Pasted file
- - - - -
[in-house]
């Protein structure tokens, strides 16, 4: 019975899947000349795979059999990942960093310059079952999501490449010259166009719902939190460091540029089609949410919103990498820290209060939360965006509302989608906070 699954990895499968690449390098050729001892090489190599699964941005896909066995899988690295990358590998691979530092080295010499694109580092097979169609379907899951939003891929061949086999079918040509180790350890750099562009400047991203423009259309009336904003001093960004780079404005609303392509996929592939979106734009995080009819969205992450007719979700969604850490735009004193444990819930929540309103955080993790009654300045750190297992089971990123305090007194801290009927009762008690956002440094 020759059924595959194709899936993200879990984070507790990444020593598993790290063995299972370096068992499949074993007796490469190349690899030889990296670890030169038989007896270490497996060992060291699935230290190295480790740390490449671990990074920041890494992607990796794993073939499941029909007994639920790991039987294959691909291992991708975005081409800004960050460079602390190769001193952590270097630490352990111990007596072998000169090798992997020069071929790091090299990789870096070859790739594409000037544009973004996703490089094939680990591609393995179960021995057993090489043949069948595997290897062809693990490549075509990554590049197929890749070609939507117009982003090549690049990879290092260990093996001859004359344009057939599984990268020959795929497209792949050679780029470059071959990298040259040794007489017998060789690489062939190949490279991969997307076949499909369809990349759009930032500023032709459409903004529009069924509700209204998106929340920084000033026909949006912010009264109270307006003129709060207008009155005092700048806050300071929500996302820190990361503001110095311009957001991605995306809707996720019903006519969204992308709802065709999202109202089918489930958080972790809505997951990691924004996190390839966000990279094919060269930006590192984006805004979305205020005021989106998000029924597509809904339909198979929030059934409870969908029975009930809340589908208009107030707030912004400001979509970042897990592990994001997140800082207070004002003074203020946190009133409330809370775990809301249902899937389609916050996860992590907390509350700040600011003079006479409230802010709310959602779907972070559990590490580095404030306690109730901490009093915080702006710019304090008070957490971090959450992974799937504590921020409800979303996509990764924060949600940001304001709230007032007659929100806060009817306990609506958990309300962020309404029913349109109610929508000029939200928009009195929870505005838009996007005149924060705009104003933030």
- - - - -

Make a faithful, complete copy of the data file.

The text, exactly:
[in-house]
């Protein structure tokens, strides 16, 4: 019975899947000349795979059999990942960093310059079952999501490449010259166009719902939190460091540029089609949410919103990498820290209060939360965006509302989608906070 699954990895499968690449390098050729001892090489190599699964941005896909066995899988690295990358590998691979530092080295010499694109580092097979169609379907899951939003891929061949086999079918040509180790350890750099562009400047991203423009259309009336904003001093960004780079404005609303392509996929592939979106734009995080009819969205992450007719979700969604850490735009004193444990819930929540309103955080993790009654300045750190297992089971990123305090007194801290009927009762008690956002440094 020759059924595959194709899936993200879990984070507790990444020593598993790290063995299972370096068992499949074993007796490469190349690899030889990296670890030169038989007896270490497996060992060291699935230290190295480790740390490449671990990074920041890494992607990796794993073939499941029909007994639920790991039987294959691909291992991708975005081409800004960050460079602390190769001193952590270097630490352990111990007596072998000169090798992997020069071929790091090299990789870096070859790739594409000037544009973004996703490089094939680990591609393995179960021995057993090489043949069948595997290897062809693990490549075509990554590049197929890749070609939507117009982003090549690049990879290092260990093996001859004359344009057939599984990268020959795929497209792949050679780029470059071959990298040259040794007489017998060789690489062939190949490279991969997307076949499909369809990349759009930032500023032709459409903004529009069924509700209204998106929340920084000033026909949006912010009264109270307006003129709060207008009155005092700048806050300071929500996302820190990361503001110095311009957001991605995306809707996720019903006519969204992308709802065709999202109202089918489930958080972790809505997951990691924004996190390839966000990279094919060269930006590192984006805004979305205020005021989106998000029924597509809904339909198979929030059934409870969908029975009930809340589908208009107030707030912004400001979509970042897990592990994001997140800082207070004002003074203020946190009133409330809370775990809301249902899937389609916050996860992590907390509350700040600011003079006479409230802010709310959602779907972070559990590490580095404030306690109730901490009093915080702006710019304090008070957490971090959450992974799937504590921020409800979303996509990764924060949600940001304001709230007032007659929100806060009817306990609506958990309300962020309404029913349109109610929508000029939200928009009195929870505005838009996007005149924060705009104003933030």